Xml, the extended markup language is a standard for structured documents and data serialisation. It uses the same markup with the angle brackets as HTML. The rules that distinguish a valid xml file from html are quite basic.
- encoding statement in first line
- exactly one root element
- tags and atributes may have any name
the last point make xml a good choice to express any data structure, as well as data from simulations.
The problem is not only representing data in xml, but also getting it out for further processing and visualization. And it is her where xml really plays strong. Xml is a widely used standart, but the standars is not only about the file format itself. There are a lot of tools around it which themselves use standardised languages and interfaces. And they are freely available and mostly already on most computers without being noticed.
The tool that makes xml for science really use full and practically feasible is XSLT. XSLT (XML Stylesheet Language Transformations) solve the task of templating and data extraction in such an elegant way, that awk and grep really look like what they are: 30 years old technology. xsltproc is a tool that implements xslt for the command line, and it is almost as available as grep and awk.
The Important point to realize is that a lot of tasks around computer simulations are of type: templates.
- Setting up a series of experiments
- converting result data to visualizations
are the 2 most obvious examples.
Look at the scenario of visualization. You made a graph from a simulation an work on it that it looks good all the labels are right and the legend makes sense. Then you repeat the calculation and want the same graph with new data.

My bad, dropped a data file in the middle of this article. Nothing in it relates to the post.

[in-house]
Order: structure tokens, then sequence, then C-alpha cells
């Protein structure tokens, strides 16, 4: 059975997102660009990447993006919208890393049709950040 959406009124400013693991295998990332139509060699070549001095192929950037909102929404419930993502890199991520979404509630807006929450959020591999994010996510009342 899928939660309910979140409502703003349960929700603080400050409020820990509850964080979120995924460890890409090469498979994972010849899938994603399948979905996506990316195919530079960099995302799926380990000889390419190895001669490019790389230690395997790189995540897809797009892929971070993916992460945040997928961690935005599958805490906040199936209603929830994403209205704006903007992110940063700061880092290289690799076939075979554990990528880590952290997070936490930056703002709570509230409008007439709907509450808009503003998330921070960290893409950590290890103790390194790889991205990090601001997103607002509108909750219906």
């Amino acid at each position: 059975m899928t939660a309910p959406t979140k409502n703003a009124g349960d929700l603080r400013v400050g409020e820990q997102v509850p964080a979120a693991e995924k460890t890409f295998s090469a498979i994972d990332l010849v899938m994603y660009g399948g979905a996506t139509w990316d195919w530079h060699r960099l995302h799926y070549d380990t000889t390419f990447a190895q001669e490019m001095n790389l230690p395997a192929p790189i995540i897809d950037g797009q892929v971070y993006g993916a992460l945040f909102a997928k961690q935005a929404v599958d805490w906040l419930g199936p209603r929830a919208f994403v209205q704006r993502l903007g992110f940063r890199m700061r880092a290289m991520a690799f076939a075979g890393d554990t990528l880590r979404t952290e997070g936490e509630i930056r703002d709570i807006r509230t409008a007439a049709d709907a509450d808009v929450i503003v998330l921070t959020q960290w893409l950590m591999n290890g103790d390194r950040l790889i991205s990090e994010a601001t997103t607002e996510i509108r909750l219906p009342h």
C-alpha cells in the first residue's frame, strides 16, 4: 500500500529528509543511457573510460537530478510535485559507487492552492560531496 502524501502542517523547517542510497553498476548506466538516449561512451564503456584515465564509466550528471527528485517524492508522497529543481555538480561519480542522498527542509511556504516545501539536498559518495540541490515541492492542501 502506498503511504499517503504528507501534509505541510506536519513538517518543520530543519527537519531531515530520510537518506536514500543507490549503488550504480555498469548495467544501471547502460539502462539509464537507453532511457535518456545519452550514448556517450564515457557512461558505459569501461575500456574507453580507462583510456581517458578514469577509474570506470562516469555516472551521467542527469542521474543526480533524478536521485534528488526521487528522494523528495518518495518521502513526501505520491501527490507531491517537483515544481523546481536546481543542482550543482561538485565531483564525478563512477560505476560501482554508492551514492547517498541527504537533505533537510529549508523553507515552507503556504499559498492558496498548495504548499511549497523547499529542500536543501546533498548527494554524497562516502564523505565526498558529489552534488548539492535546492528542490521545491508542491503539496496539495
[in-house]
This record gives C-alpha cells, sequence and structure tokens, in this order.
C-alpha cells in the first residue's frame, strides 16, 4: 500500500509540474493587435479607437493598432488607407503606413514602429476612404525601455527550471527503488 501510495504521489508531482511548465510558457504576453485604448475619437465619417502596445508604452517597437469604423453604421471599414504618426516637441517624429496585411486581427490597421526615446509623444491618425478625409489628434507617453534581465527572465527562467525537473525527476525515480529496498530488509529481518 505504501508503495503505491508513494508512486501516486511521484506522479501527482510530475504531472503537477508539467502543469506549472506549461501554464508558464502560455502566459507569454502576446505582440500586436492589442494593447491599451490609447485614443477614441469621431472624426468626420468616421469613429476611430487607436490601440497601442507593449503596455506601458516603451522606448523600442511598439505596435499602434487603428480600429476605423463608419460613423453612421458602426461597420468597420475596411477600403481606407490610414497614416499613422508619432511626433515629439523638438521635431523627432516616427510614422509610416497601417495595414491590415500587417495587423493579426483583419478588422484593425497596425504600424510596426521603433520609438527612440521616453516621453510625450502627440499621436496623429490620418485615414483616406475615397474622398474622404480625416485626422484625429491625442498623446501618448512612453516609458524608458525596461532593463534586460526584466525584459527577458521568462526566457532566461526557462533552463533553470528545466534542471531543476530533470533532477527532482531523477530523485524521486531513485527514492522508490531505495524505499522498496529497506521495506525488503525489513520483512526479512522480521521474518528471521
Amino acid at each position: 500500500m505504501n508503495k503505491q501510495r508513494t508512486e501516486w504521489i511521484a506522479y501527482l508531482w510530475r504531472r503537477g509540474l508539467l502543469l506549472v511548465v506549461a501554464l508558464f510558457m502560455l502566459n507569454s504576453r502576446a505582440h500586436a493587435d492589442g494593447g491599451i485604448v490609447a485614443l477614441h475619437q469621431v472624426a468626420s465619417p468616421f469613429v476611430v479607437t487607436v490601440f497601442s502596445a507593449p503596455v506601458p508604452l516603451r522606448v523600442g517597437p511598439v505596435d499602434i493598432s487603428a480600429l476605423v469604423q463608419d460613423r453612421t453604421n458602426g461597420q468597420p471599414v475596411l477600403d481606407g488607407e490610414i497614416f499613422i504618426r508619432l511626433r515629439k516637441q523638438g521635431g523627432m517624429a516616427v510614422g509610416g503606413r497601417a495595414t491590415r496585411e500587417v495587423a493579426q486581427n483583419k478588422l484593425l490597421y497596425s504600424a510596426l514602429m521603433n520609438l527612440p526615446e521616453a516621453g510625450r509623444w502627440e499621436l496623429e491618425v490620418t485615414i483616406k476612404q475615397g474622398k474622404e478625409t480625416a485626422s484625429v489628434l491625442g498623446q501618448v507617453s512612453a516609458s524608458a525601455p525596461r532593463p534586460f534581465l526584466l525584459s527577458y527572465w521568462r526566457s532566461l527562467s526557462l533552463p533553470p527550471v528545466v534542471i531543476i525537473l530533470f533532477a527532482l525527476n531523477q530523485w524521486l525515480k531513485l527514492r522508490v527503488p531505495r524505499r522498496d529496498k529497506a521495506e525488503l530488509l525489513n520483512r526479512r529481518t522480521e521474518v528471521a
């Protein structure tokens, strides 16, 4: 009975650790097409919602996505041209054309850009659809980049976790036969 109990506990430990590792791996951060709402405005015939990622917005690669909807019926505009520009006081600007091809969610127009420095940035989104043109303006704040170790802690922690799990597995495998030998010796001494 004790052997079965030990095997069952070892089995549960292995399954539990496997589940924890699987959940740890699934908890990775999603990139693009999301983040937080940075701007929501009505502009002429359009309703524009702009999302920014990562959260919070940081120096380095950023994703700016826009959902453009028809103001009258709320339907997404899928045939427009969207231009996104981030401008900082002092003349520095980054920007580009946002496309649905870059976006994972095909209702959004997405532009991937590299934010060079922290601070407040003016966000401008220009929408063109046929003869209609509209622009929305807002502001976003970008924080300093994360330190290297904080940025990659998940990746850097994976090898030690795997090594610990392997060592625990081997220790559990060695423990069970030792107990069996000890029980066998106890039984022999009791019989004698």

What you want is a template where you can cast in any data of the same or similar type.
The other example is: You need to repeat the simulation for a number of values o a certain parameter or set of parameters. what you want is a template that generates input files for the simulation for each of the parametersets that you need calculated.
No doubt perl scripts could solve this problem but a dedicated templating and data transformation is just much less friction.
Some of the ideas behind xml in exciting are highlighted in the talk give on the YRM meeting 2009 Berlin of the ETSF
XML is an replacement for files that should be machine readable and human readable. There is no gain in trying to but gigabytes of binary float data into xml. Binary formats such as NetCDF are just much more useful there. The XML Tools can process large files but it is just not the tool for large arrays of floating-point data.
On the other hand for manny types of data it is really important that you can get a quick look on the data to decide if it is meaningful or how to process it further.
Hope this can explain the jump on XML. Please comment or ask on the mailing list if points remain unclear.